April 03 2020 Friday at 01:01 PM


This is it, the end of the Postie dreams. In the hours I'd put into the bike so far I'd just finished the basic mock up of the bike (minus a few bit and bobs), so the final two days was all about wiring… And oh how I hate wiring, especially when you have to try make two different looms work as one. However with plenty of encouragement from my friend Jeremy (plus a few endearing insults) I was determined to get it done myself.

After many hours (and a dictionary worth of curse words vented in frustration), I managed to get the lights, ignition, indicators, horn, brake light, speedo - and most importantly the coil all working! We have spark! Happy days.

Next was to see if the thing even runs. So I cleaned all the stale fuel and soot out of the carby and fuel tank, threw some fresh fuel in and began to kick it over. Surprisingly it fired up quicker than expected, and with fuel pouring out of the float bowl I quickly realised I had forgotten to put a kill switch on the big girl and had no way to turn it off! So I clicked it up to 3rd, dropped the clutch and stalled it, that’s a good enough kill switch right?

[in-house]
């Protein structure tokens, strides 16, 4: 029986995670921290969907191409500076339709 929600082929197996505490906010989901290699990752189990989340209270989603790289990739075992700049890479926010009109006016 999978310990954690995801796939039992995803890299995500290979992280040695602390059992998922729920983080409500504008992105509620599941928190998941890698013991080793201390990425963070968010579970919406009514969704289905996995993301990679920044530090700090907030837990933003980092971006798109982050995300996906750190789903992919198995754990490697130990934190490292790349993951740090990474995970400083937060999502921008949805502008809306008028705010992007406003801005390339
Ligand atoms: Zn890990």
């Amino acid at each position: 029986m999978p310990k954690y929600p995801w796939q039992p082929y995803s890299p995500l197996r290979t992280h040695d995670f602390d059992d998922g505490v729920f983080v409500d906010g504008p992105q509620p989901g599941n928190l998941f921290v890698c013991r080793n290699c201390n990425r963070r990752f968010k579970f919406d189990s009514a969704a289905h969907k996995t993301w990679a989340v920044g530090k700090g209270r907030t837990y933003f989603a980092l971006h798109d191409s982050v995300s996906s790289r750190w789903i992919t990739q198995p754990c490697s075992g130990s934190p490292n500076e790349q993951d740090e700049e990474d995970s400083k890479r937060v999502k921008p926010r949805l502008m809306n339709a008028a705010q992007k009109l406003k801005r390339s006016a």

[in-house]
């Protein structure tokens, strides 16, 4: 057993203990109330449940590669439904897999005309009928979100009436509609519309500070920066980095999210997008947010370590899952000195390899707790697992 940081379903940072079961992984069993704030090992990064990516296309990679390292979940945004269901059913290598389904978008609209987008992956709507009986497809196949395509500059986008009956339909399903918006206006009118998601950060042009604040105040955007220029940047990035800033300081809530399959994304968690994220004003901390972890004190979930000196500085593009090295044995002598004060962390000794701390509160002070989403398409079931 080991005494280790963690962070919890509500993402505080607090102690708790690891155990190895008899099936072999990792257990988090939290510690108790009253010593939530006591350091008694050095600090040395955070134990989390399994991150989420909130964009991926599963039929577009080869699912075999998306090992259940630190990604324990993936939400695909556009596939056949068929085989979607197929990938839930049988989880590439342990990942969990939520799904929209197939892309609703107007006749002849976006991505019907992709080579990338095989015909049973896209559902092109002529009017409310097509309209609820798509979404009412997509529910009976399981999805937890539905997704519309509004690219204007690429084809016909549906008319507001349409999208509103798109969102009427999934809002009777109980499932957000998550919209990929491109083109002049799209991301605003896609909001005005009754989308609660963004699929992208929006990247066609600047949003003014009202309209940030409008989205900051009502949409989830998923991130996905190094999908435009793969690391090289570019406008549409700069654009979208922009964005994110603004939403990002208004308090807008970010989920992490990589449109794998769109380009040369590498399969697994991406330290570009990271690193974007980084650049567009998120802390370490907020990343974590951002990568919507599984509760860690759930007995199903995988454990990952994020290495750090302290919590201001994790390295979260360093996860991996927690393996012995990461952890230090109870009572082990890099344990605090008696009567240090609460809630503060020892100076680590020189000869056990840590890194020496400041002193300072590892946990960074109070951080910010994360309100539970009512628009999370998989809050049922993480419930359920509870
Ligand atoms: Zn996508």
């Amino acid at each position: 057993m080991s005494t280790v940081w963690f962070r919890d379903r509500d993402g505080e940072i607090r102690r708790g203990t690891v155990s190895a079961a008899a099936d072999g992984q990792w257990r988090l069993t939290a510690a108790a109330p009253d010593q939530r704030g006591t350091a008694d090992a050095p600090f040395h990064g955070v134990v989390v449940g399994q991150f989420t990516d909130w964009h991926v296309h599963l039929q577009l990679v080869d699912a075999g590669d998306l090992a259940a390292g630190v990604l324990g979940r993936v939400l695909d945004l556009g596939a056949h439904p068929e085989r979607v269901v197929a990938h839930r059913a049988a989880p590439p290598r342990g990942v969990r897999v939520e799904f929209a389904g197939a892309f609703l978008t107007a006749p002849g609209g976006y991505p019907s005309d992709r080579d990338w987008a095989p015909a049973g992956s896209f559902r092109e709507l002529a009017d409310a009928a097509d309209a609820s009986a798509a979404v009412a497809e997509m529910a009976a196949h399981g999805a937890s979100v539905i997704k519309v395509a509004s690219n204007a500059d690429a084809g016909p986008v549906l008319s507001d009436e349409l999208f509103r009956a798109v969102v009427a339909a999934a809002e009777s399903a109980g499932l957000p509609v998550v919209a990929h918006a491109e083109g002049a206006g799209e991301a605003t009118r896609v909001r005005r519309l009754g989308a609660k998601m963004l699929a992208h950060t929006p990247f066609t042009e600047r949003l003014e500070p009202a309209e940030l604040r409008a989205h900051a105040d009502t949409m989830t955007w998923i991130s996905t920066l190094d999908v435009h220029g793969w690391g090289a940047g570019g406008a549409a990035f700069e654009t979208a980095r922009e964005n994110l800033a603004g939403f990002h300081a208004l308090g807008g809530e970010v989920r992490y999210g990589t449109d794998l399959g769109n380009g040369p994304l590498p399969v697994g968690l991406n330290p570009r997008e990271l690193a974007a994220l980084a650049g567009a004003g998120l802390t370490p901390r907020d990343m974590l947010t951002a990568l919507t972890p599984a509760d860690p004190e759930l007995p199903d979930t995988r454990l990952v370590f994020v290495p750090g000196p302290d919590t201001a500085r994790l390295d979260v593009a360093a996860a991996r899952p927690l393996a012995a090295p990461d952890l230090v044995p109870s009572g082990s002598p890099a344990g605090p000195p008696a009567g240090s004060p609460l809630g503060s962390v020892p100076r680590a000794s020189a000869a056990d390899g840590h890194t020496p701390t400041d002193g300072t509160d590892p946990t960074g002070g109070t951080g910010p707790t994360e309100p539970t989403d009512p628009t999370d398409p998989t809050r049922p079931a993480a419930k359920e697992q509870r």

I then cleaned up all the wiring by re-routing, wrapping and hiding it where possible.

Then I was left with just the final cosmetic touches. I found some old leather/suede scrap in the workshop and an old product label from a sample pair of Deus pants and took the seat to the trimmer. There I requested they cut about 1 1/2 inches off the top of the seat, wrap it in suede and stitch the label onto the back. I would have liked to have done the seat myself, but with the event being the following day I was far from having enough time to try. The seat returned a couple of hours later and thankfully looked great.

I stole a frame cover from another staff member’s sister’s postie, modified it a bit to fit around the inlet manifold and carburettor then attached it to the frame. Next I bolted the side battery cover on and inspected my handiwork. Finally time for a test ride!

I waited for the traffic to die down and the tradies across the road to finish smoko and head to the pub for a few coldies, then wheeled it out and started her up. At first you would have assumed I was riding a 2 stroke with the amount of smoke pouring from the exhaust, but it soon cleared and before you knew it I was popping wheelies up and down the road. I couldn't wipe the smile off my face.

In true Bike Build Off fashion it was 5:30pm on the night before the event at this point, so a quick test ride was all I got before my Postie was loaded into the van to be driven down to the Bondi Pavilion event site.

All in all, I'm stoked with how the bike turned out. Although it doesn’t look too far from a stock postie with a recovered seat and some timber finishings, knowing the work that went into it and seeing the transformation from what I started with made me very happy.